In fact it worked well. The logic of the compositions came home with greater force the second time around, while the individual contributions, once it became evident that it was all going to come off, and with Lacy beginning to look really happy with the situation, began to take on the edge and snap of real confidence as the improvisers took over the basis of their improvising and made it their own, culminating in the dazzling show from Watts, previously mentioned.
Jack Cooke, 1974
selected Steve Lacy recordings:
Steve Lacy biography:
Steve Lacy (July 23, 1934 – June 4, 2004), born Steven Norman Lackritz in New York, was a jazz soprano saxophonist.
Lacy began his career playing dixieland music with much older musicians such as Henry “Red” Allen, Pee Wee Russell, George “Pops” Foster and Zutty Singleton and then with Kansas City jazz players like Buck Clayton, Dicky Wells, and Jimmy Rushing. He then became involved with the avant-garde, performing on the debut album of Cecil Taylor and appearing with Taylor’s groundbreaking quartet at the 1957 Newport Jazz Festival; he also made a notable appearance on an early Gil Evans album. His most enduring relationship, however, was with the music of Thelonious Monk: he recorded the first album to feature only Monk compositions (Reflections, Prestige, 1958) and briefly played in Monk’s band in 1960 and later on Monk’s Big Band/Quartet album (Columbia, 1963). Monk tunes became a permanent part of his repertoire, making an appearance in virtually every concert appearance and on albums, and Lacy often collaborated with trombonist Roswell Rudd in presenting interpretations of Monk’s compositions.
Beyond Monk, he performed the work of jazz composers such as Charles Mingus, Duke Ellington and Herbie Nichols; he rarely played pop standards of the day. Lacy also became a highly distinctive composer with a signature simplicity of style: a Lacy composition is often built out of little more than a single questioning phrase, repeated several times. In the 1960s he continued to work with other players involved in the American free-jazz avant-garde and, in the 1970s, the European free improvisation scene: free improvisation became another important element in his musical personality.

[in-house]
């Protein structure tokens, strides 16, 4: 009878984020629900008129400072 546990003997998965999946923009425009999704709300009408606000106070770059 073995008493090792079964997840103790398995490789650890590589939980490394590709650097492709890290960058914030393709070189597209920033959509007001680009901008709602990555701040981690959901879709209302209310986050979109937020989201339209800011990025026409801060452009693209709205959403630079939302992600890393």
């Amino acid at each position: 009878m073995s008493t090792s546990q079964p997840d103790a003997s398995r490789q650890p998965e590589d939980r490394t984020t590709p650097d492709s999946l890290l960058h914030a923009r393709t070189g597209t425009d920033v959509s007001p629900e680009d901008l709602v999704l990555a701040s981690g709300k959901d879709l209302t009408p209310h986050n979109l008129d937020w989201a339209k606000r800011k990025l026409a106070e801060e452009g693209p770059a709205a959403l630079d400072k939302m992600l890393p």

Lacy’s first visit to Europe came in 1965, with a visit to Copenhagen in the company of Kenny Drew; he went to Italy and formed a quartet with Italian trumpeter Enrico Rava and the South African musicians Johnny Dyani and Louis Moholo (their visit to Buenos Aires is documented on The Forest and the Zoo, ESP, 1966). After a brief return in New York, he returned to Italy, then in 1970 moved to Paris, where he lived until near the end of his life. He became a widely respected figure on the European jazz scene, though he remained somewhat underrated in the U.S.
The core of Lacy’s activities from the 1970s to the 1990s was his sextet: his wife, singer/cellist Irene Aebi, soprano/alto saxophonist Steve Potts, pianist Bobby Few, bassist Jean-Jacques Avenel, and drummer Oliver Johnson (later John Betsch). Sometimes this group was scaled up to a large ensemble (e.g. Vespers, Soul Note, 1993), sometimes pared down to a quartet, trio, or even a two-saxophone duo. Lacy also, beginning in the 1970s, became a specialist in solo saxophone; he ranks with Anthony Braxton and Evan Parker in the development of this demanding form of improvisation.
Lacy was interested in all the arts: the visual arts and poetry in particular became important sources for him (he frequently made musical settings of his favourite writers: Robert Creeley, Tom Raworth, Brion Gysin and other Beat writers, haiku poetry and Herman Melville). He also collaborated with a truly extraordinary range of musicians, from traditional jazz to the avant-garde to contemporary classical music. Outside of his regular sextet, his most regular collaborator was probably the pianist Mal Waldron, with whom he recorded a classic series of duet albums (notably Sempre Amore, a collection of Ellington/Strayhorn material, Soul Note, 1987).
Lacy returned to the United States in 2002, where he began teaching at the New England Conservatory of Music in Boston, Massachusetts. One of his last public performances was in front of 25,000 people at the close of a peace rally on Boston Common in March 2003, shortly before the US-led invasion of Iraq. Diagnosed with cancer in August 2003, he continued playing and teaching until weeks before his death at the age of 69.